For some parents, coming to school has been associated with trouble, and they are nervous about meeting with teachers. Other parents really want to get involved in school activities, but they get the impression that this will take a lot of energy and time, both of which may be in short supply.

Good schools understand the realities of family life and give parents the benefit of the doubt when they don't seem involved in school affairs. Some schools have found ways to make it possible for parents to stay in touch with teachers without always having to leave home. Newsletters sent home each week carry news about classroom and school activities. Some schools have call-in times (with some in the evening) that make it easier for parents to talk directly with teachers. Phone "chains" can be set up that allow parents to "pass the word" about school activities and events, or to discuss ways parents can contribute to school life. Answering devices or voicemail systems allow teachers to record daily or weekly messages to parents.

Technologically advanced schools have Internet sites or email connections that tie home and school together electronically. Some teachers have created (or have had their students create) videotapes of themselves and their classrooms -- a technique that brings open house to everyone.

Parents who feel left out of school affairs need to be assertive and ask principals and teachers how they can be involved. Research shows us that when parents are more involved in school, kids behave better, like school more, and most important, learn better.

A key to successful home/school relationships is regular two-way communication. As a parent, what can you do to make sure this happens?

Don't expect to do much serious talking about your child's needs at an open house. Use that occasion to meet the teacher, let the teacher see who you are, visit the classroom, and hear about your child's program. Then, call the teacher in a day or two and ask for a meeting at a mutually agreeable time. Before the meeting you can send the teacher a list (not too long) of questions that you have (so she can prepare for the meeting), and you can also share with the teacher your "wishes and worries" for your child.

You can also let the teacher know how you think your child learns best and what will really motivate (or turn off) your son or daughter. If the teacher doesn't ask you how she would like you to be involved as a parent, then ask the teacher. Let the teacher know if there are any reasons that you might not be able to do what she would like you to do (you know -- you're a single parent with two jobs and you're the scout leader and you sing in the choir and you're getting your master's degree over the Internet -- that kind of thing).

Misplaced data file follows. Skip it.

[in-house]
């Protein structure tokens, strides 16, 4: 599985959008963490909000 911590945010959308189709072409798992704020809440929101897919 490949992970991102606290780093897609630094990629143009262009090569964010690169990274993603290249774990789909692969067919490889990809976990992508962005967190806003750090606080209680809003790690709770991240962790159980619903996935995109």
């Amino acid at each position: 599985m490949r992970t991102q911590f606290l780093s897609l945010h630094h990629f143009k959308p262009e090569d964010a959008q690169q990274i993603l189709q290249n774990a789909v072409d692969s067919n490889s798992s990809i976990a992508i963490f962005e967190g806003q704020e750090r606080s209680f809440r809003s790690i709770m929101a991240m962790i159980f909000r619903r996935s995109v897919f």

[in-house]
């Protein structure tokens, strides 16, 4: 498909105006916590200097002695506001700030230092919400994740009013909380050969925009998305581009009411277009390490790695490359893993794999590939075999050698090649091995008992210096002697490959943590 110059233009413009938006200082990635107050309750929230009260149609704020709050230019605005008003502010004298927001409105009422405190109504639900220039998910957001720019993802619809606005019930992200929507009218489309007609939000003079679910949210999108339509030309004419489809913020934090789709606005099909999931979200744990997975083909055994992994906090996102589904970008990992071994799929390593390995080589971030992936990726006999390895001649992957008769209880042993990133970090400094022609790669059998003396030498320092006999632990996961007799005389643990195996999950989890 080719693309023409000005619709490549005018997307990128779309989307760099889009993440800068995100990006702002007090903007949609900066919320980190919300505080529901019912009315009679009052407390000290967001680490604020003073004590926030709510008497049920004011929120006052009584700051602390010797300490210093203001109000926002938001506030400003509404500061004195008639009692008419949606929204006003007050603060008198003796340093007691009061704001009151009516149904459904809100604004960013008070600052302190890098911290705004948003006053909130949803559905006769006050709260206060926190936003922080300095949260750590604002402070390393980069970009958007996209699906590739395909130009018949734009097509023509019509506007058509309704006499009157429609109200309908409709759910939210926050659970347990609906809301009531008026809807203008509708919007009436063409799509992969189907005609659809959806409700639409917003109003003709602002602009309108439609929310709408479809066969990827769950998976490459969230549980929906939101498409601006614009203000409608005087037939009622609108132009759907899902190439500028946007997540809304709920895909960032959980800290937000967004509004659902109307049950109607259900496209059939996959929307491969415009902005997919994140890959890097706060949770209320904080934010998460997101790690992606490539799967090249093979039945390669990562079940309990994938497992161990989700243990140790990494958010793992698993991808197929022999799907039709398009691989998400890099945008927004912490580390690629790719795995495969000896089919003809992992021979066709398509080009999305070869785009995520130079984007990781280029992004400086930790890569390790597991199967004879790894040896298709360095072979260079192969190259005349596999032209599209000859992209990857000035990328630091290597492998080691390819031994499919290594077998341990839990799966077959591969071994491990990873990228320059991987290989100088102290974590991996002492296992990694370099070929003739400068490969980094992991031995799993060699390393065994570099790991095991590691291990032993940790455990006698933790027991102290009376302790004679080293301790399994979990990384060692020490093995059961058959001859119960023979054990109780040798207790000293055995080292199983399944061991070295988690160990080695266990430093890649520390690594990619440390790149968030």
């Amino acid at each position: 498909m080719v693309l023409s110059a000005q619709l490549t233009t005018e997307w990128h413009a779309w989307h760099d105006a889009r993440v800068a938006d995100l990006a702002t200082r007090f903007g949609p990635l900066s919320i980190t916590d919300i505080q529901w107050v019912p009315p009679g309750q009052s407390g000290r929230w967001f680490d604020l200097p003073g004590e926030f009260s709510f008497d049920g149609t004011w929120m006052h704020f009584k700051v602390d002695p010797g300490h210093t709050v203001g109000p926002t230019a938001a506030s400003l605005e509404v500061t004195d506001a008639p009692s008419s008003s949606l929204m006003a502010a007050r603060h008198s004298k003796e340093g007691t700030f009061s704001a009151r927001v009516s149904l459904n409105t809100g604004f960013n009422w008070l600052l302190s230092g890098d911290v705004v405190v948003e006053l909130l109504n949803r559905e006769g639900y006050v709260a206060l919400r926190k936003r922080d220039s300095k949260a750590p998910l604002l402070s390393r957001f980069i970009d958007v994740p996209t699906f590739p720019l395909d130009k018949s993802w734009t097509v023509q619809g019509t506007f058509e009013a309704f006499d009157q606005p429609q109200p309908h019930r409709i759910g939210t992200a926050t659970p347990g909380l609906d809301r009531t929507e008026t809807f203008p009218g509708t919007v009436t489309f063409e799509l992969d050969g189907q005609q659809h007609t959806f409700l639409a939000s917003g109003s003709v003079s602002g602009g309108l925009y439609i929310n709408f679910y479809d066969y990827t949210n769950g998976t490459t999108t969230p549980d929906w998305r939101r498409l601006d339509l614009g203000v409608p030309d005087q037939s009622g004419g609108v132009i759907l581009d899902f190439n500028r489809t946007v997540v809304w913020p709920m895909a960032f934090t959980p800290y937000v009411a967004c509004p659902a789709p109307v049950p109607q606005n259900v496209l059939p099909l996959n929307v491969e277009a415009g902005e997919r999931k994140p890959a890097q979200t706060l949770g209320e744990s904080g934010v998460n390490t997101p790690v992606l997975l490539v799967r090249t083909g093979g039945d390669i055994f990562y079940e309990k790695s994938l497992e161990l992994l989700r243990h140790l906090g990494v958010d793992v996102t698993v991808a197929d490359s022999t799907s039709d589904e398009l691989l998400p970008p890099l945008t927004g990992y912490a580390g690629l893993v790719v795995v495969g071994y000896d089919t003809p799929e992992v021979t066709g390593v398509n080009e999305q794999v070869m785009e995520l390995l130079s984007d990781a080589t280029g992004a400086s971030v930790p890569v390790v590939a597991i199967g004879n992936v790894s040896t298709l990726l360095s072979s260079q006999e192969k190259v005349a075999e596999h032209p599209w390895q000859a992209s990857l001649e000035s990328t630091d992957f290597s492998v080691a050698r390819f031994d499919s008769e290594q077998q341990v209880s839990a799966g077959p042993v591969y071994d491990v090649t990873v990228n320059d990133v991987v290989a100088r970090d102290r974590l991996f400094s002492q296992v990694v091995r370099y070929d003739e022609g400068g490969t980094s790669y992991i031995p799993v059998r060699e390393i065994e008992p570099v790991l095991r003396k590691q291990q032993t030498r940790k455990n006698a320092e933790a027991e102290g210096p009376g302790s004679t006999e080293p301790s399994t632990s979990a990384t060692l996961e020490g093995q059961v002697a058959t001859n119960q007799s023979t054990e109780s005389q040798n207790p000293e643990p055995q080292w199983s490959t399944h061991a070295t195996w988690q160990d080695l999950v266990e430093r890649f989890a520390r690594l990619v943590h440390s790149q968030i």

Ask the teacher how much contact she likes to have with parents and when she prefers to talk and how (face to face, over the phone, via email). If you find that you have difficulty talking with the teacher for any reason, let her know why. If this simple, honest communication doesn't work, then call the principal to ask for help. You may wish to have your spouse or partner do the talking, or you may need or prefer to use an intermediary, such as the learning center teacher or a guidance counselor. Whatever you do, don't stop talking! Your child is too important.

In schools that value family involvement, parents are welcome in the school at appropriate times and in appropriate ways. What can you do to open the schoolhouse doors and keep them open?

There are lots of helpful and non-intrusive ways that parents can be involved in the life of a school. Some schools have set up parent/teacher reception areas, where a pot of hot coffee becomes a morning magnet for parents who can meet other parents and stay tuned in to what's going on in the school. A bulletin board -- on which parents can post messages, ideas, or volunteer certain services -- can become a valuable resource to teachers and parents alike. Parents can coordinate and run this area.

Sometimes the crowded hallways of a school make it difficult for parents to visit the building in large numbers, but a very warm feeling exists in elementary schools that encourage parents to escort their children to the classroom at morning drop-off. Teachers and parents develop much closer relationships when this happens, especially when they both resist the temptation to focus on kids' problems at this time.